Detecting Human Coronary Inflammation by Imaging Perivascular Fat

To determine risk of future coronary artery disease, calcium content in vascular plaques is typically evaluated by coronary calcium scoring, which uses computerized tomography (CT) imaging. To detect inflammation and subclinical coronary artery disease (soft, noncalcified plaques), Antonopoulos et al. developed an alternative metric called the perivascular CT fat attenuation index (FAI). The perivascular FAI uses CT imaging of adipose tissue surrounding the coronary arteries to assess adipocyte size and lipid content. Larger, more mature adipocytes exhibit greater lipid accumulation, which is inversely associated with the FAI.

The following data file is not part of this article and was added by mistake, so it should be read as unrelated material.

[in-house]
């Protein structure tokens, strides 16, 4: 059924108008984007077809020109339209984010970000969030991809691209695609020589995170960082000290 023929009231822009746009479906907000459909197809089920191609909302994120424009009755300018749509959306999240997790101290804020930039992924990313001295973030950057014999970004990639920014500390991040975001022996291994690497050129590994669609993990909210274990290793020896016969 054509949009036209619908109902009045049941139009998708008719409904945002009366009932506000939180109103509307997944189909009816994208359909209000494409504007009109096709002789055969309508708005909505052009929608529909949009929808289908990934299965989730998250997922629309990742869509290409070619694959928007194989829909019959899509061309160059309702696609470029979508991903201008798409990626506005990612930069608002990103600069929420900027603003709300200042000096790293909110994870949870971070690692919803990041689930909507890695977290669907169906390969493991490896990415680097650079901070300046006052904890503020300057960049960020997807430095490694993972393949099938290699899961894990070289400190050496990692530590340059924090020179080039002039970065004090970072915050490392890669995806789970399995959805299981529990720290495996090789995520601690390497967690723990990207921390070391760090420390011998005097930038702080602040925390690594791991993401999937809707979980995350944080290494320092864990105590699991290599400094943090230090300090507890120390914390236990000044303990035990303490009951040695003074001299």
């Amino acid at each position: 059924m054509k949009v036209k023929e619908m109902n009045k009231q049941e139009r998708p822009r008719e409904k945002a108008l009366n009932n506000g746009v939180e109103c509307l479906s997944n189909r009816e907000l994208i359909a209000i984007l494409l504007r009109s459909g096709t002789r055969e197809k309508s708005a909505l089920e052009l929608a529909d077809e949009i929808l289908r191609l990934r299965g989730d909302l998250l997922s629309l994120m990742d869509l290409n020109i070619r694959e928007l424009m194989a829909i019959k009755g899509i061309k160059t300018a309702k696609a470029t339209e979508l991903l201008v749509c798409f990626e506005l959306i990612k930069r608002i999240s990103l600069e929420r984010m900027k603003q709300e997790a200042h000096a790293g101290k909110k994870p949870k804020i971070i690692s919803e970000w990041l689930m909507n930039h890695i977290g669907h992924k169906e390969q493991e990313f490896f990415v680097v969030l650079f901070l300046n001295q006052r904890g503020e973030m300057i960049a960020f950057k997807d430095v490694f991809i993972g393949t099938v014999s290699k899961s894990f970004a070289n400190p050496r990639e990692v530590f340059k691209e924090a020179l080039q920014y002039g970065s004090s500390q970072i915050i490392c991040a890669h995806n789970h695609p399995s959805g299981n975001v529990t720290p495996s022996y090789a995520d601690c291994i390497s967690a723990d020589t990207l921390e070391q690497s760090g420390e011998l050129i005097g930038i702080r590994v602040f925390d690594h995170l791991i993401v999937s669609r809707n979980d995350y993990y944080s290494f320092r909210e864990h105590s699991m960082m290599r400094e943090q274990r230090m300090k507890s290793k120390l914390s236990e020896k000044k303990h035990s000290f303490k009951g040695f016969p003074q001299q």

Inflammation reduces lipid accumulation and slows preadipocyte differentiation. Imaging pericoronary fat in human patients after myocardial infarction revealed that unstable plaques had larger perivascular FAIs than stable plaques and that the FAI was greatest directly adjacent to the inflamed coronary artery. The perivascular FAI may be a useful, noninvasive method for monitoring vascular inflammation and the development of coronary artery disease.

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